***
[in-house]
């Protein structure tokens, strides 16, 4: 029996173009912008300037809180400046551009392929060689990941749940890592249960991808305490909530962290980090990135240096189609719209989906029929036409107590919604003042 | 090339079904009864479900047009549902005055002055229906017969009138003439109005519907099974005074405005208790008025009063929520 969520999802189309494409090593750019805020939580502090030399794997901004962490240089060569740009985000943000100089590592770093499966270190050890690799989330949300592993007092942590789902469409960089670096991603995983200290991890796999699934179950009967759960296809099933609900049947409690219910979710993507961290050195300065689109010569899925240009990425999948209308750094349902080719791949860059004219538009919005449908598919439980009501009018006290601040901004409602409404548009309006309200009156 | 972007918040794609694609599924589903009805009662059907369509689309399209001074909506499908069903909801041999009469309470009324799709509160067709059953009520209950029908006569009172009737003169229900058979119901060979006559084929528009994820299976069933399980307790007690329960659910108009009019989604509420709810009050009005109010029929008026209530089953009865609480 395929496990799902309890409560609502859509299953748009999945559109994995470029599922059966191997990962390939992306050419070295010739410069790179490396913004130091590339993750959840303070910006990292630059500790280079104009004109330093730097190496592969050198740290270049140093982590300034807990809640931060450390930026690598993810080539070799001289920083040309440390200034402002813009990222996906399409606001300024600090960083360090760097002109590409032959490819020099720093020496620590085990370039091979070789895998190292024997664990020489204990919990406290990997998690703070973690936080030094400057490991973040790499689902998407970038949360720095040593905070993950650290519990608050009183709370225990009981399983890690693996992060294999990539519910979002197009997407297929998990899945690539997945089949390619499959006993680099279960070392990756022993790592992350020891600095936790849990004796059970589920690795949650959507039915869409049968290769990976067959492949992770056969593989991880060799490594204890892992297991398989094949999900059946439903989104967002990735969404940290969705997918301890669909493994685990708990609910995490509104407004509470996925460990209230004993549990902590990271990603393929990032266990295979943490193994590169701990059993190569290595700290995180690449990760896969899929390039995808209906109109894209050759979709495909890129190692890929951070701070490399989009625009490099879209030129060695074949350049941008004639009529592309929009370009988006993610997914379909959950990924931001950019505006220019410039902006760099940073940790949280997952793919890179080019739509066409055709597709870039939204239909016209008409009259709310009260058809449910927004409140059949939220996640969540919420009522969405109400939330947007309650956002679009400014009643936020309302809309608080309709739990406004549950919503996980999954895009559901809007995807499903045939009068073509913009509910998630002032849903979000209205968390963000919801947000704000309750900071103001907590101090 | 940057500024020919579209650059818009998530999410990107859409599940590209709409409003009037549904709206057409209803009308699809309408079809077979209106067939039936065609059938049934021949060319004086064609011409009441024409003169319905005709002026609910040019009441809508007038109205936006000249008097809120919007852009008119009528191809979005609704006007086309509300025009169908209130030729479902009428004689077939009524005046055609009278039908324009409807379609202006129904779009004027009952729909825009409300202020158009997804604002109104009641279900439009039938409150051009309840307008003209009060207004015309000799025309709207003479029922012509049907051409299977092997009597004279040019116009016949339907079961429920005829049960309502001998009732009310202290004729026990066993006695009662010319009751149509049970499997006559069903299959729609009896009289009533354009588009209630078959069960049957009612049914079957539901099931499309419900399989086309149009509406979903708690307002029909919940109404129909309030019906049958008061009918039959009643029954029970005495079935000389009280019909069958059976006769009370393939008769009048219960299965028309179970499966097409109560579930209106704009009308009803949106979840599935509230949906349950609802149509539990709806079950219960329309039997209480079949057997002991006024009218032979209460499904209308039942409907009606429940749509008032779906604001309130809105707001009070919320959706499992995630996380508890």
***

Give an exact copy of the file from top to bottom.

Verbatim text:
[in-house]
């Protein structure tokens, strides 16, 4: 029996173009912008300037809180400046551009392929060689990941749940890592249960991808305490909530962290980090990135240096189609719209989906029929036409107590919604003042 | 090339079904009864479900047009549902005055002055229906017969009138003439109005519907099974005074405005208790008025009063929520 969520999802189309494409090593750019805020939580502090030399794997901004962490240089060569740009985000943000100089590592770093499966270190050890690799989330949300592993007092942590789902469409960089670096991603995983200290991890796999699934179950009967759960296809099933609900049947409690219910979710993507961290050195300065689109010569899925240009990425999948209308750094349902080719791949860059004219538009919005449908598919439980009501009018006290601040901004409602409404548009309006309200009156 | 972007918040794609694609599924589903009805009662059907369509689309399209001074909506499908069903909801041999009469309470009324799709509160067709059953009520209950029908006569009172009737003169229900058979119901060979006559084929528009994820299976069933399980307790007690329960659910108009009019989604509420709810009050009005109010029929008026209530089953009865609480 395929496990799902309890409560609502859509299953748009999945559109994995470029599922059966191997990962390939992306050419070295010739410069790179490396913004130091590339993750959840303070910006990292630059500790280079104009004109330093730097190496592969050198740290270049140093982590300034807990809640931060450390930026690598993810080539070799001289920083040309440390200034402002813009990222996906399409606001300024600090960083360090760097002109590409032959490819020099720093020496620590085990370039091979070789895998190292024997664990020489204990919990406290990997998690703070973690936080030094400057490991973040790499689902998407970038949360720095040593905070993950650290519990608050009183709370225990009981399983890690693996992060294999990539519910979002197009997407297929998990899945690539997945089949390619499959006993680099279960070392990756022993790592992350020891600095936790849990004796059970589920690795949650959507039915869409049968290769990976067959492949992770056969593989991880060799490594204890892992297991398989094949999900059946439903989104967002990735969404940290969705997918301890669909493994685990708990609910995490509104407004509470996925460990209230004993549990902590990271990603393929990032266990295979943490193994590169701990059993190569290595700290995180690449990760896969899929390039995808209906109109894209050759979709495909890129190692890929951070701070490399989009625009490099879209030129060695074949350049941008004639009529592309929009370009988006993610997914379909959950990924931001950019505006220019410039902006760099940073940790949280997952793919890179080019739509066409055709597709870039939204239909016209008409009259709310009260058809449910927004409140059949939220996640969540919420009522969405109400939330947007309650956002679009400014009643936020309302809309608080309709739990406004549950919503996980999954895009559901809007995807499903045939009068073509913009509910998630002032849903979000209205968390963000919801947000704000309750900071103001907590101090 | 940057500024020919579209650059818009998530999410990107859409599940590209709409409003009037549904709206057409209803009308699809309408079809077979209106067939039936065609059938049934021949060319004086064609011409009441024409003169319905005709002026609910040019009441809508007038109205936006000249008097809120919007852009008119009528191809979005609704006007086309509300025009169908209130030729479902009428004689077939009524005046055609009278039908324009409807379609202006129904779009004027009952729909825009409300202020158009997804604002109104009641279900439009039938409150051009309840307008003209009060207004015309000799025309709207003479029922012509049907051409299977092997009597004279040019116009016949339907079961429920005829049960309502001998009732009310202290004729026990066993006695009662010319009751149509049970499997006559069903299959729609009896009289009533354009588009209630078959069960049957009612049914079957539901099931499309419900399989086309149009509406979903708690307002029909919940109404129909309030019906049958008061009918039959009643029954029970005495079935000389009280019909069958059976006769009370393939008769009048219960299965028309179970499966097409109560579930209106704009009308009803949106979840599935509230949906349950609802149509539990709806079950219960329309039997209480079949057997002991006024009218032979209460499904209308039942409907009606429940749509008032779906604001309130809105707001009070919320959706499992995630996380508890």